Judicial deference to the executive branch is uniquely inappropriate when the government seeks to deport or otherwise deprive people of physical liberty.
I very much enjoyed Michael Greve’s discussion of the Chenery case. As I am also a teacher of Administrative Law, having taught it for 20 years (and having the distinction of taking it over at USD from Administrative Law founder Ken Davis), I was pleased to learn some new details about that old chestnut, the Chenery case. Yes, as Michael mentions, the SEC behaved as a lawless bureaucracy — but all for the public good, no doubt. And yes, as Michael mentions, the courts have constrained the SEC and other agencies a bit as to their lawlessness, including through administrative common law (I am less ok with this than Michael is).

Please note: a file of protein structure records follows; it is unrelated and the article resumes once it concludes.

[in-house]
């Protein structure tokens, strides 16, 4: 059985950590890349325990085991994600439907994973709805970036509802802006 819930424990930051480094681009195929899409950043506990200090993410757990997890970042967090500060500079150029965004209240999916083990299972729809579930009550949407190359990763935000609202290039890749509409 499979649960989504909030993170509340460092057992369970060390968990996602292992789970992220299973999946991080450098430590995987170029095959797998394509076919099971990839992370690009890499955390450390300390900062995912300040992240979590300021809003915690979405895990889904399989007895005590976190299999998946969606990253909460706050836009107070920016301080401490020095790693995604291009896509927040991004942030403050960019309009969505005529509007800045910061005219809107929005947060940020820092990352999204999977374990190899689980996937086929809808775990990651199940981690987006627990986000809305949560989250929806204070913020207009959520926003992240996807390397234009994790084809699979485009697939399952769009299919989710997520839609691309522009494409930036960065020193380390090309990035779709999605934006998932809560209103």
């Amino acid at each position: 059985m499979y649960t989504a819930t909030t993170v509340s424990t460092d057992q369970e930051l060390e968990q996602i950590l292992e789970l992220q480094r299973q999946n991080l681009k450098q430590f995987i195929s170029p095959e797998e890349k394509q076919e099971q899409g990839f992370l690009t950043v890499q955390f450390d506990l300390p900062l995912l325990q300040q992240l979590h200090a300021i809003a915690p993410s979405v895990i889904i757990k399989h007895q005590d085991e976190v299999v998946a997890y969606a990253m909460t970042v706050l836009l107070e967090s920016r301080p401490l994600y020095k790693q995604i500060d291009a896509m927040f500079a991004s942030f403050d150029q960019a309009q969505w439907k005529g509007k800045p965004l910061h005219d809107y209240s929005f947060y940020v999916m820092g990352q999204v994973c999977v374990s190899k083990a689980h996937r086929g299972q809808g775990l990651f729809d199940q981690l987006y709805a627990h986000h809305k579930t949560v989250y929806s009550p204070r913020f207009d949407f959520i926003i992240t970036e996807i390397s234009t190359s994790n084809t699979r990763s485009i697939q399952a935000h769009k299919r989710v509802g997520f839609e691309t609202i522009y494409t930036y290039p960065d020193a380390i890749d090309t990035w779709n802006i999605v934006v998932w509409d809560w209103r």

But the best part of the post is the information that the Chenery who was harmed by the SEC turned out to be the original owner of Secretariat. That kindly old man in the movie Secretariat, played by Scott Glenn, was screwed by the same nice bunch of guys who treated Preston Tucker so well in the movie about him. Its fun to get your history from Hollywood.